SCOTTSDALE, Ariz. (AP) — The memory of a missed 3-foot putt did nothing to diminish Camilo Villegas's game Thursday in the Phoenix Open.
The 28-year-old Colombian tied the tournament first-round record with a 9-under 62 to take a one-shot lead over former Florida teammate Matt Every.
Villegas regrouped with a bogey-free round Thursday after making the semifinals of the Match Play Championship last weekend, but missing the short putt that would have put him in the final. He beat Sergio Garcia in the third-place match.
Phil Mickelson and defending champion Kenny Perry were in a large group at 68. Match Play champion Ian Poulter struggled to a 72.
Playing the back nine first, Villegas wrapped up his round by chipping in from 21 feet on the par-4 ninth for his ninth birdie.
A two-time winner on the PGA Tour in 2008, he credits a more relaxed approach to the game to his strong start to this season.
"I was getting a little too concerned with my world ranking position and money list and this and that," Villegas said, "and I just got a little tight on the golf course. So I needed to put all those things aside and remember that I'm playing golf for a living, and there's a million people out there that would love to be in my shoes, and have fun with it."
In keeping with that attitude, Villegas shrugged off the missed short putt in last week's semifinal match against Paul Casey.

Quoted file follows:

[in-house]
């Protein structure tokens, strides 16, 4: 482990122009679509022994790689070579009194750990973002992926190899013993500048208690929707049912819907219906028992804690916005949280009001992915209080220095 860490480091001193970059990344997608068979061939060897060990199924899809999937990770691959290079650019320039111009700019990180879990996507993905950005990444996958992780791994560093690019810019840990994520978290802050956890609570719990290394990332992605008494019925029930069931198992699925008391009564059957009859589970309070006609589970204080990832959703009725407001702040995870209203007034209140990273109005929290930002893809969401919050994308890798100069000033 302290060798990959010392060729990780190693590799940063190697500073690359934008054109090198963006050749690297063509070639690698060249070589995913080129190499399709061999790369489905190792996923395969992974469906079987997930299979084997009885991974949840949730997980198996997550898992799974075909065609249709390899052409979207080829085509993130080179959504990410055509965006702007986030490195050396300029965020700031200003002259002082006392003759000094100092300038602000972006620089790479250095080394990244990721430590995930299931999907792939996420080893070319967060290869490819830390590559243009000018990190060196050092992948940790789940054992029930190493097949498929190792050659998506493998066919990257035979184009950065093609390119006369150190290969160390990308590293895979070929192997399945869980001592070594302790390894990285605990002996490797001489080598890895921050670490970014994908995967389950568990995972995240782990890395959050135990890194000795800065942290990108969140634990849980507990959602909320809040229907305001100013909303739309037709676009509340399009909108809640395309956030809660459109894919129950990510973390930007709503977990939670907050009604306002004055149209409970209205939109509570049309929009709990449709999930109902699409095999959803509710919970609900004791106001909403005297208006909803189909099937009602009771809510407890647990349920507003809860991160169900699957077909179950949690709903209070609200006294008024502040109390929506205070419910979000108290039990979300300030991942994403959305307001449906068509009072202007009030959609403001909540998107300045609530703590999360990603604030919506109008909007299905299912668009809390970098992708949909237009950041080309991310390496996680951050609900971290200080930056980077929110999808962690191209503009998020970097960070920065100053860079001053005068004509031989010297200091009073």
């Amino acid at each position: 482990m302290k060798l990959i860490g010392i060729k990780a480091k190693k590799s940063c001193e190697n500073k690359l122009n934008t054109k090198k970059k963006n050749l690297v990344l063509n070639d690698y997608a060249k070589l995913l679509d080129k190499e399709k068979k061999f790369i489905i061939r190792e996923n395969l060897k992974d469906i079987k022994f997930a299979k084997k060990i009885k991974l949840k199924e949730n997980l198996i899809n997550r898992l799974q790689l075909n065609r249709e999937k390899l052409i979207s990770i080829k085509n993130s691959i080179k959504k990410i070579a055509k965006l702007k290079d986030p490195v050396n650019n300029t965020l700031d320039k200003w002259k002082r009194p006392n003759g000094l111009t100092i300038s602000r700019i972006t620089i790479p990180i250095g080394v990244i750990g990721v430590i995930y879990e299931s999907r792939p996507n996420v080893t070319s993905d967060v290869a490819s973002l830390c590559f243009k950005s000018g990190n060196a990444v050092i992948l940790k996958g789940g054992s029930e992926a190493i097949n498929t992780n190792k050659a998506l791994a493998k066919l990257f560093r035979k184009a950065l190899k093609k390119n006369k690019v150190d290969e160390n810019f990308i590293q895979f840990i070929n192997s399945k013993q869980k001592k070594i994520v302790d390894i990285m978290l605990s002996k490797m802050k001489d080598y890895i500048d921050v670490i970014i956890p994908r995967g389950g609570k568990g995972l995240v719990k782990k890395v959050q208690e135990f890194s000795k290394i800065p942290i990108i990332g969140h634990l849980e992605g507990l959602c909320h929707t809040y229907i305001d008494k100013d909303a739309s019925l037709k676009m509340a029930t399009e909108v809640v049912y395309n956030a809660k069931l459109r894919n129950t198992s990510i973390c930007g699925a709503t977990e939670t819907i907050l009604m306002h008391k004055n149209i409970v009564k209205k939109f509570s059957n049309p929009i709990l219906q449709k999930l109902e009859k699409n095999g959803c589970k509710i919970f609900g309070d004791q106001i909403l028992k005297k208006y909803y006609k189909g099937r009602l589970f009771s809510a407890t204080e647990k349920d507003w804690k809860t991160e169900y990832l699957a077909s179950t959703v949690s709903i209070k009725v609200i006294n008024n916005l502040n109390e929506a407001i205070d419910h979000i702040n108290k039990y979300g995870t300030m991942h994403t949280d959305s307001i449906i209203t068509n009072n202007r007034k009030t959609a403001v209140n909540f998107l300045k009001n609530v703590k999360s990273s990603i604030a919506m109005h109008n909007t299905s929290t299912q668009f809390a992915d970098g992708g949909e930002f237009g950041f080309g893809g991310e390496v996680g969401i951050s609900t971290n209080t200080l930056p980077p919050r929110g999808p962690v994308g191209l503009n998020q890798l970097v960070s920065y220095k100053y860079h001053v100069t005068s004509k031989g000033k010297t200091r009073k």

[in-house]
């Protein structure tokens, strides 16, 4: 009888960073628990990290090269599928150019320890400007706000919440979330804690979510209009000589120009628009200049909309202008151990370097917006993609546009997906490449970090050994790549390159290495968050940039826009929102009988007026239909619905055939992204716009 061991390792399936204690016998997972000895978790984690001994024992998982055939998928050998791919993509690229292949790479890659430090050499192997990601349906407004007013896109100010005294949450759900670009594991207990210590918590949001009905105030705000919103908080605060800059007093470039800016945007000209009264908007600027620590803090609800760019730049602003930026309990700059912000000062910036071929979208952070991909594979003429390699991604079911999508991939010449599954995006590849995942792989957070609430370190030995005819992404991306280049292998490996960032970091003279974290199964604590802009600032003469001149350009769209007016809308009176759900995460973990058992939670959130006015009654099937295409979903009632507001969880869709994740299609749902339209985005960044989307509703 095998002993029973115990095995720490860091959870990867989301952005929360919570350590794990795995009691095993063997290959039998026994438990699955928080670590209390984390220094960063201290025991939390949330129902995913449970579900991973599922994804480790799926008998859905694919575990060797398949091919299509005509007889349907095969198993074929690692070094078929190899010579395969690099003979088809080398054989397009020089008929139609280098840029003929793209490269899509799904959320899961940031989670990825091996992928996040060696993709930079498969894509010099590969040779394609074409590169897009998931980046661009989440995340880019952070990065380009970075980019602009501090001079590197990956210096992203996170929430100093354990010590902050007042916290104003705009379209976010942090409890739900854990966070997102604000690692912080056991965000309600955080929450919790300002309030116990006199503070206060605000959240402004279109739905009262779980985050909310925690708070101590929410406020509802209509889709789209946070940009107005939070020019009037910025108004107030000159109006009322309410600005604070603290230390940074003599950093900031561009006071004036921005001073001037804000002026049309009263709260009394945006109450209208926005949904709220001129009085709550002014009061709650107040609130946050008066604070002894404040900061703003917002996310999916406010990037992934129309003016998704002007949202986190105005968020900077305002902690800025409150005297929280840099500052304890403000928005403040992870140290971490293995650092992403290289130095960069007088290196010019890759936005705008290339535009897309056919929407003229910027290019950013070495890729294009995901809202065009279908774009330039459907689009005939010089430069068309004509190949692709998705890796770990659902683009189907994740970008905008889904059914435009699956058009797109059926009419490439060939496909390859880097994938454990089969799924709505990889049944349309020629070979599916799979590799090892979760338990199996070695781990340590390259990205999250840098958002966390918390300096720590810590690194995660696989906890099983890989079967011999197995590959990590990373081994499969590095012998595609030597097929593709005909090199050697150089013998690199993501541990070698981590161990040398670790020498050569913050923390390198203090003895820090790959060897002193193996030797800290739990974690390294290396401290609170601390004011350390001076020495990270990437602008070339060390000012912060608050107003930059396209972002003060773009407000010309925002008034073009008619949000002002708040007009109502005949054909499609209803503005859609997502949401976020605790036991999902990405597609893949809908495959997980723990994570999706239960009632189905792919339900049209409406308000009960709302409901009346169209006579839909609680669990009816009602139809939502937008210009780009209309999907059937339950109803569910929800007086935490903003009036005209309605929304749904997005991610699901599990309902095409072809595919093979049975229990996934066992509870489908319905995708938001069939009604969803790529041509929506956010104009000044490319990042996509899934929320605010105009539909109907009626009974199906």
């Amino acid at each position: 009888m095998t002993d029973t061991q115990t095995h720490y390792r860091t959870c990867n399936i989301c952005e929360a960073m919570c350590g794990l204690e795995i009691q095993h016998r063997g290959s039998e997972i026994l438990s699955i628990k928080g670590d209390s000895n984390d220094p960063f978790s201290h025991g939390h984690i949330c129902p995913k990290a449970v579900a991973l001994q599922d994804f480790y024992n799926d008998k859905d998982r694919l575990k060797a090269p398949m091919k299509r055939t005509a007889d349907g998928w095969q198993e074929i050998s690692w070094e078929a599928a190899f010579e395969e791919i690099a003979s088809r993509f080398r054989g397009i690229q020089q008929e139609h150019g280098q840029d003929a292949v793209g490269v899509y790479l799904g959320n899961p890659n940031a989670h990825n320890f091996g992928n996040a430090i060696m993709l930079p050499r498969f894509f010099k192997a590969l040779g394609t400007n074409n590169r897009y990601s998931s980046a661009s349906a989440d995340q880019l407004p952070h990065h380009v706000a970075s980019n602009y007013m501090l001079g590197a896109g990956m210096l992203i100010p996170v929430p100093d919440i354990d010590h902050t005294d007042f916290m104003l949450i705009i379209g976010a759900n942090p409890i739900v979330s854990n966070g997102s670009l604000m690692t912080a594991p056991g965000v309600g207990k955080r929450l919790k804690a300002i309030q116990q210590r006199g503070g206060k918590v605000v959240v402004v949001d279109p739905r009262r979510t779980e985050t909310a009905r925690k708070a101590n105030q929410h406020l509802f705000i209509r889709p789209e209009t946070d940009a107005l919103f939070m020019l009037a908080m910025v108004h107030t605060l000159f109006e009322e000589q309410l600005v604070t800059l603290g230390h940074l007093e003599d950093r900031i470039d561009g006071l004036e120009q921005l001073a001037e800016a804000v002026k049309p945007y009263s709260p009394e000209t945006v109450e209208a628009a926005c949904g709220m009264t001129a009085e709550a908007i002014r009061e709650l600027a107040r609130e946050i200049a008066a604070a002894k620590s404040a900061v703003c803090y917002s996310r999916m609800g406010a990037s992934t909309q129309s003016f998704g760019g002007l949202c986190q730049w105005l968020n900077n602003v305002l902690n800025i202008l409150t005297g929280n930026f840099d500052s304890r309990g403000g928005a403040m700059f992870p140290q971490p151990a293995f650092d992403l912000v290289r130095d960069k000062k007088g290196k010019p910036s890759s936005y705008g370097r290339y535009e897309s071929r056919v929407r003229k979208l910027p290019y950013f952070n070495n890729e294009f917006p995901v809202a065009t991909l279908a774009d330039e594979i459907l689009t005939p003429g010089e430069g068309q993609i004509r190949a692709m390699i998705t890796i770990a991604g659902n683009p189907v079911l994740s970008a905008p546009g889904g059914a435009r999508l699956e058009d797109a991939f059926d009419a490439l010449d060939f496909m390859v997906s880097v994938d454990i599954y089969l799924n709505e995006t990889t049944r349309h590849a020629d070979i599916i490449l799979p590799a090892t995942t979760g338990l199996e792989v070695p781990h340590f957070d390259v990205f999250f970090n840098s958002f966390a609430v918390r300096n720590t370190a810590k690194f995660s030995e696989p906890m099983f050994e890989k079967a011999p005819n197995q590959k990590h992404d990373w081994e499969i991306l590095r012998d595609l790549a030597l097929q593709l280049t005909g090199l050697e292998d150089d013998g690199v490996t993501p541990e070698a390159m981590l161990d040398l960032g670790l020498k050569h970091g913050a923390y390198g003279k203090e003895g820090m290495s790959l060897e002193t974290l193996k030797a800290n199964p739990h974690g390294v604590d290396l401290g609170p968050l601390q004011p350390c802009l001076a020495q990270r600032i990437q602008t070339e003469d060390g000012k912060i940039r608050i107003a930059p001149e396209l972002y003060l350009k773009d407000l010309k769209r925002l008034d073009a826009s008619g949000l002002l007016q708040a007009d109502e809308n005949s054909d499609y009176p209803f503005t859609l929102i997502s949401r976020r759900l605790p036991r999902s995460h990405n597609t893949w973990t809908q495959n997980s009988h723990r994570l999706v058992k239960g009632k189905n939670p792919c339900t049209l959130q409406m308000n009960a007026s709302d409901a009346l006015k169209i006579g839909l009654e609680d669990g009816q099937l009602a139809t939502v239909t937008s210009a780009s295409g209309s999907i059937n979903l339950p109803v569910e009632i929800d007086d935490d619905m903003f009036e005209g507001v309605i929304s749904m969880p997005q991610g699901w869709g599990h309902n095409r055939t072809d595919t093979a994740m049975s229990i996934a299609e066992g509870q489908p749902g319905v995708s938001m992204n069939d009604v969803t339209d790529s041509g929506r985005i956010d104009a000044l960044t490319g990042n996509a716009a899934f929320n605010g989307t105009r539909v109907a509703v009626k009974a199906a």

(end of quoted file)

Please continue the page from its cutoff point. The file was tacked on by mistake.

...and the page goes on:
"You know what? It's OK," he said. "I've got no problem with it. I wish I would have made it, yes. But you know what? It ain't going to change me as a person."
Villegas' 9-under round tied the first-round tournament record shared by Steve Jones (1997) and Harrison Frazier (2003).
Every, who earned his tour card by winning last year's Nationwide Tour Championship event, also had no bogeys on a wide-open desert layout that was relatively quiet and calm with an estimated crowd of 69,475. That should change when even more rowdy fans stream in to what has become essentially a big party with a golf tournament running through it.
As many as 150,000 are expected Saturday, although rain could dampen the turnout.
Every ran off a string of six consecutive birdies starting on No. 17, the longest streak of its kind so far in the young PGA season.
He is coming off an unfortunate week at the Mayakoba Golf Classic in Cancun, where he signed an incorrect scorecard that had been kept by his lifelong golf hero and fellow ex-Gator Mark Calcavecchia in the third round and was disqualified.
Every said he was so upset with his play that he stormed away and signed his scorecard without even looking at it.
"It's 100 percent my fault, and he felt horrible, but it's in no way his fault," Every said. "He's still my favorite player and he was a blast to play with."
Every, who earned his tour card by winning the Nationwide Tour Championship last year to finish 10th on the developmental tour's money list, said he hasn't dwelt on last weekend's mistake, noting that he would have been near the bottom of the leaderboard going into the final round.
"I haven't even thought about it the whole week really until somebody said something to me right after the round," Every said. "Just because I got DQ'd doesn't mean I'm going to stop hitting it well."
Every played two seasons with Villegas at Florida.
"It's pretty neat," he said of the first-round results. "Obviously we played a lot of golf together. Not in the last few years, but he's a really, really good player. ... It's good to see him playing well, especially after last week. I mean, he missed that little putt and he rebounded well, so that says a lot about his attitude."